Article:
A politically charged Berlin Film Festival was further enlivened on the third day of the European Film Market by a demonstration targeting Chilean armed forces.
On Saturday, the Martin Gropius Bau, the site of the EFM, saw a group of anonymous protestors unfurl a big banner from one of the market’s upper floors, with activists shouting out, “How can you celebrate Chile when Chile is killing its own people?”
The protests were in response to the festival throwing a large spotlight on Chilean cinema, drama series and documentaries as its Country in Focus this year.
Whether the protestors chose the right target, however, is another matter.
Many of the large delegation of Chilean cineasts and content creators in Berlin for the Focus are fellow protestors. After an official photo is taken Sunday morning of the whole of the Chilean delegation, members will stage their own personal demonstration with posters in favor of a new Chilean constitution, others proclaiming “Human rights are violated in Chile” and “Never Again.”
“The film and TV sector has been active from the beginning of the protests, always in favor of human rights and the defense of the legitimate right to demonstration,” said Constanza Arena, speaking, she said, on a personal basis and not as executive director of CinemaChile.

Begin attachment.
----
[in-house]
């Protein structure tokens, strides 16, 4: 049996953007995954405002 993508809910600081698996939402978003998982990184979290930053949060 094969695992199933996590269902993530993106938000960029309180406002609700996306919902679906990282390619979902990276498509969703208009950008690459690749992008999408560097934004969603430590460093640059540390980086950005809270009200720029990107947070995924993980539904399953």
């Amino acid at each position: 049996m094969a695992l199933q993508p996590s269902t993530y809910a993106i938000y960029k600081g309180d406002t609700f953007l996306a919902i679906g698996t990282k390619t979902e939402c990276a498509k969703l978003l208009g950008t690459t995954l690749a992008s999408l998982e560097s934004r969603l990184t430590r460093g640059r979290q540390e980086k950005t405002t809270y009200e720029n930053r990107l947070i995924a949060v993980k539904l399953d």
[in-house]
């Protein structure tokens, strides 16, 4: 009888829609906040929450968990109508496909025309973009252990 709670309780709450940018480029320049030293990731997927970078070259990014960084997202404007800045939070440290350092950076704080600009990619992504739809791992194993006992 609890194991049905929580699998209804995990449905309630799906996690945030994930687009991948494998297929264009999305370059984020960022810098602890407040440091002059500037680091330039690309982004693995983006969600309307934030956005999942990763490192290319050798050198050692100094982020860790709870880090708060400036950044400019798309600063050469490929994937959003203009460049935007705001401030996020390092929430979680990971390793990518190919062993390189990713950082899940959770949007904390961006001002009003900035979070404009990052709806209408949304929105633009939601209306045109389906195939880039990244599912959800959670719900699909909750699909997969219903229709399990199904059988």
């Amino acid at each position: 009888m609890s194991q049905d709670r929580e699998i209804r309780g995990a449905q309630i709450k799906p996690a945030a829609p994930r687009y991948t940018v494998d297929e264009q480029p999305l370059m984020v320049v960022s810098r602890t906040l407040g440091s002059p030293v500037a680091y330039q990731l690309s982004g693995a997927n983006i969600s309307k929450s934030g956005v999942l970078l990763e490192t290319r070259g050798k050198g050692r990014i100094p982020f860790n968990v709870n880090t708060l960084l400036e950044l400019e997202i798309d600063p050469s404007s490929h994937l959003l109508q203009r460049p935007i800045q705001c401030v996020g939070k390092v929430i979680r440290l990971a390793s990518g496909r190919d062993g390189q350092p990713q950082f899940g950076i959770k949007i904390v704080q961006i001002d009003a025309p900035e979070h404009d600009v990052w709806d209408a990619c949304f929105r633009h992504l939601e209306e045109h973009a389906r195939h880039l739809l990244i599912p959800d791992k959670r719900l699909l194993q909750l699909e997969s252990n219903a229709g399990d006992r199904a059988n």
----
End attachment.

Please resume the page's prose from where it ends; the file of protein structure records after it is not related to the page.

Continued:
“The film and audiovisual sectors are also the eyes of the country,” she added.
“The Chilean film and TV community is at the call of Chilean citizens to make visible through cinema what is happening in Chile,” said producer Gabriela Sandoval, also head of industry at Chile’s Sanfic festival.
The protestors at the Martin Gropius Bau on Saturday also distributed one-sheets drilling down on the 40 people murdered, 3,765 injured and 520 tortured as Chile’s armed and security forces sought from October to put down the biggest wave of civic unrest in Chile in the last 30 years.
The drama series that will form part of a Chilean showcase on Monday similarly drill down on the gender torture and murder (“La Jauría”), the impact of Augusto Pinochet’s assassinations on loved ones (“Una historia necesaria”), a Pinochet-backed torture center run by a former Nazi (“Dignity”) and the dictator’s detention and murder of thousands of Chileans (“Invisible Heroes”).
“As Chile is in a moment of large turmoil when it comes to what the future of Chile will look like, it is only natural that this is also expressed by the people present at the film market,” said European Film Market head Matthijs Wouter Knol.
He added: “Within the Country in Focus program of the film market, Chilean documentary filmmakers and producers have testified about the difficulties they have experienced in Chile in the past half-year and how these difficulties have been the source of new stories that have to be told.”
The protests follow actions in London where demonstrators called on U.K. foreign secretary Dominic Raab to ban crowd-control equipment licenses for Chile.